Tesla recovers as Morgan Stanley says sell-off went too far

(Bloomberg) — After losing nearly $300 billion in market value in two months, a growing chorus of Tesla Inc. analysts say. that the share price drop has gone far enough that the stock floated higher on Wednesday.

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Morgan Stanley analyst Adam Jonas previously said that Tesla is approaching its “bear case” price target of $150, offering investors a chance to buy at a bargain price. Citi analysts upgraded shares from selling to neutral, saying a slump of more than 50% this year has “balanced near-term risk/reward.”

Despite challenges including declining demand and price cuts in China, Tesla is the only electric vehicle maker backed by Morgan Stanley to make a profit on sales of its cars, Jonas wrote in a note. The analyst — who also highlighted Tesla’s potential to take advantage of US consumer tax credits — reiterated his $330 price target.

Shares closed 7.8% higher at $183.20 in New York. Stocks have fallen this year due to rising raw material costs, problems with production and sales in China and pressure on customer budgets. Lately, Chief Executive Officer Elon Musk’s focus on turning Twitter Inc. sentiment has also hit, with $300 billion wiped from Tesla’s market cap over the past two months, according to Bloomberg calculations.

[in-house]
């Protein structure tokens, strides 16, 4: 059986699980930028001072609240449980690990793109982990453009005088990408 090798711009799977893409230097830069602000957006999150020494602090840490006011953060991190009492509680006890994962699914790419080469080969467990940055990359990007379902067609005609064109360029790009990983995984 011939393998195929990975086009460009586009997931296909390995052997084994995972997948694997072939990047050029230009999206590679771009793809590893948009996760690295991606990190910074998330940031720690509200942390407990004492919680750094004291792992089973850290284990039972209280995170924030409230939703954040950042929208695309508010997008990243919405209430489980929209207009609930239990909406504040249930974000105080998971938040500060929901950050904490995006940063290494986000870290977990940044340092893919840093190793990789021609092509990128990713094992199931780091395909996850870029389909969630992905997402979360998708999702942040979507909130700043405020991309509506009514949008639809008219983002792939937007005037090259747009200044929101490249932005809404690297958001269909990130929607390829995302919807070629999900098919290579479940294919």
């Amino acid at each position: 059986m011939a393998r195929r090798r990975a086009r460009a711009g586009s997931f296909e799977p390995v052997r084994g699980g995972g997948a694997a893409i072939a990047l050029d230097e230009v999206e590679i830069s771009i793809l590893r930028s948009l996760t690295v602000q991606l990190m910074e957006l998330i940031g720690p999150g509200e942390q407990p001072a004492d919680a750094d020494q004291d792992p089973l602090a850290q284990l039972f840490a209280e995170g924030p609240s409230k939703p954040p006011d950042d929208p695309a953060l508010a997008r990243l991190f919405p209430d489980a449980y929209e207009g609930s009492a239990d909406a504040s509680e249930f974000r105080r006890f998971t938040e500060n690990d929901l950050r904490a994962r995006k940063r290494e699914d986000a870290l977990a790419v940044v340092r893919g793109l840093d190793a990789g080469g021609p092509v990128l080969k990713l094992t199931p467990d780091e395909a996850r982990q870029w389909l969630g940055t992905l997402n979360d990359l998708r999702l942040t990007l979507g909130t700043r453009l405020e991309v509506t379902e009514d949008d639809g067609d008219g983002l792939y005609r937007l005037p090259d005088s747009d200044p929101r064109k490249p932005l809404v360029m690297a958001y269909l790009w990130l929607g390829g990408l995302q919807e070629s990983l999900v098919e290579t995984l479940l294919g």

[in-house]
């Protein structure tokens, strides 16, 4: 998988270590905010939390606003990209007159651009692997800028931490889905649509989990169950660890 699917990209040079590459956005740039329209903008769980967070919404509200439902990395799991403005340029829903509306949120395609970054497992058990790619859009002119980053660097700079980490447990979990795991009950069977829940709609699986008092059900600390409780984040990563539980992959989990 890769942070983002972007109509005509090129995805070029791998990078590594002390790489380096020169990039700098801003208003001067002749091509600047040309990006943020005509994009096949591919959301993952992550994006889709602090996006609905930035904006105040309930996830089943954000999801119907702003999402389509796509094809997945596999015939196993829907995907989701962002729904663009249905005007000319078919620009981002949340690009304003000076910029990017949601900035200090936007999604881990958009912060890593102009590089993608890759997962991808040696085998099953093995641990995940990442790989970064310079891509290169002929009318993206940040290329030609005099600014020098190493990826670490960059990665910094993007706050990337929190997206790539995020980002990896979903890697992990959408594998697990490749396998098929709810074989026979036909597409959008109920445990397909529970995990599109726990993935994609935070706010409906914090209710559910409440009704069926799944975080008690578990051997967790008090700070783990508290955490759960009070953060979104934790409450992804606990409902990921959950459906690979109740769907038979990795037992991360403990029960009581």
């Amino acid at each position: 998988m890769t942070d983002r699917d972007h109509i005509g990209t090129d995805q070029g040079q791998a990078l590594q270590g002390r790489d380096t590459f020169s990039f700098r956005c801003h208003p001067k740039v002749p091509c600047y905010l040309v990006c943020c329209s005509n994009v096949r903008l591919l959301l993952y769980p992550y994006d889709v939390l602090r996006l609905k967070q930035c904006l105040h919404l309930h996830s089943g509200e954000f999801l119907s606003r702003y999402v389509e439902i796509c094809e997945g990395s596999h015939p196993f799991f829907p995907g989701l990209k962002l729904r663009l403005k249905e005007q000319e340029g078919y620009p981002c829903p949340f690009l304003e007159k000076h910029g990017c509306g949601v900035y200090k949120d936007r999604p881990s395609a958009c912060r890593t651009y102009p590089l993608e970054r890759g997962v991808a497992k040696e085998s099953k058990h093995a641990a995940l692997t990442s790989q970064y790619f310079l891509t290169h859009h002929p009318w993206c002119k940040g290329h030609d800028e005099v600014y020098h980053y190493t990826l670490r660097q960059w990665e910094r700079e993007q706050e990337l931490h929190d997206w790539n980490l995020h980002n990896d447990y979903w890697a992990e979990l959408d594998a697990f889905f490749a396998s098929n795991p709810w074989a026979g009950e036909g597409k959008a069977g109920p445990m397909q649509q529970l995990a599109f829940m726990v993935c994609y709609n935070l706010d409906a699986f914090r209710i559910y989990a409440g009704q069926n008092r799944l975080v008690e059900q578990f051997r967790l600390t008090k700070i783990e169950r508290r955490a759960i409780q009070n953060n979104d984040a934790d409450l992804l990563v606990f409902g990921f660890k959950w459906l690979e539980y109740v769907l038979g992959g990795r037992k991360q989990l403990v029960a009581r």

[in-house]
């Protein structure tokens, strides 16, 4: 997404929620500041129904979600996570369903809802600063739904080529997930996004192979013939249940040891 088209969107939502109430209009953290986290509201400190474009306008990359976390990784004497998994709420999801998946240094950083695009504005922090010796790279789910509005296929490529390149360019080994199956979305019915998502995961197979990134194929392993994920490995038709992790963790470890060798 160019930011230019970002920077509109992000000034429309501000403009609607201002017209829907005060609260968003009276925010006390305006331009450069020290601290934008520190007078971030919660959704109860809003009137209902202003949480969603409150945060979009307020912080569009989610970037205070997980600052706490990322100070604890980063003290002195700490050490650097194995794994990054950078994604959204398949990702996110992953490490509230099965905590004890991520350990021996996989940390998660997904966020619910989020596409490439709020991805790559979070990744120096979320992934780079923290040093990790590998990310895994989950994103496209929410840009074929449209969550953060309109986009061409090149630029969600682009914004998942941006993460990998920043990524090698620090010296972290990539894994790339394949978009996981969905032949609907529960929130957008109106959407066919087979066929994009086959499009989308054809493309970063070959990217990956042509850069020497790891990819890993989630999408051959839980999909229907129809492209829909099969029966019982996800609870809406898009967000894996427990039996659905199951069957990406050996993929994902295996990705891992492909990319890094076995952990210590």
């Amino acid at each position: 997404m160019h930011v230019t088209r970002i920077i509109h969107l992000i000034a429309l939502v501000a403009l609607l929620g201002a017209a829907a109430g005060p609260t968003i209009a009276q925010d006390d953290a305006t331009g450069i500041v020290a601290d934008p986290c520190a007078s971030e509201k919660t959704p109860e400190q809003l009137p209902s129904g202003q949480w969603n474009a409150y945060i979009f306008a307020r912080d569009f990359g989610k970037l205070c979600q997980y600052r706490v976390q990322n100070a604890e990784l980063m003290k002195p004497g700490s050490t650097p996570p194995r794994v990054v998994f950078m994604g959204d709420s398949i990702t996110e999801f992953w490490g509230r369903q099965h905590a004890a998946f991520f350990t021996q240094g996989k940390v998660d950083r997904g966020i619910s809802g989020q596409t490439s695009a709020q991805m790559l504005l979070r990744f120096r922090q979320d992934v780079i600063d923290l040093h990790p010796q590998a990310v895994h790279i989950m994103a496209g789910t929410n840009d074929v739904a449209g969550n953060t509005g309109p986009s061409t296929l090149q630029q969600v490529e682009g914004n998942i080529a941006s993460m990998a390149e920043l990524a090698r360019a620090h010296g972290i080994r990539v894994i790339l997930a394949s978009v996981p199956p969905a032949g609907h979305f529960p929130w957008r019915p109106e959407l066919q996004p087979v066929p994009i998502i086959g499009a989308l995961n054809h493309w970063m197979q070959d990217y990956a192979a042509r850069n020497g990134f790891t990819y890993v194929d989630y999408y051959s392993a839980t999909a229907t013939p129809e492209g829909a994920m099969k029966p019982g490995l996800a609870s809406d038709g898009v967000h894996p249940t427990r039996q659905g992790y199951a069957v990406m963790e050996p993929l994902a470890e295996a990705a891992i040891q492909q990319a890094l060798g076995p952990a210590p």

According to Jonas, the distraction of Twitter must end to stop the price drop. “There needs to be some form of ‘circuit breaker’ sentiment around the Twitter situation to calm investor concerns around Tesla,” he wrote.

Despite all the challenges Tesla has faced this year, Wall Street has remained mostly optimistic. The majority of Tesla analysts tracked by Bloomberg rate the stock as buy or equivalent, while the stock would need to rise as much as 57% to meet analysts’ average target price. This year’s slump has left stock trading at 31 times expected earnings, down from the more than 200 times in early 2021.

Citi analyst Itay Michaeli, who upgraded the stock Wednesday, has one of the lowest price targets on the street, at $176. The analyst said he became more positive because Tesla’s slump means some of the overly optimistic expectations in the stock, also in terms of unit sales, are now priced out.

–With assistance from James Cone, Esha Dey and Boris Korby.

(Update stock movement in the fourth paragraph. An earlier version of this story corrected Citi’s assessment in the second paragraph.)

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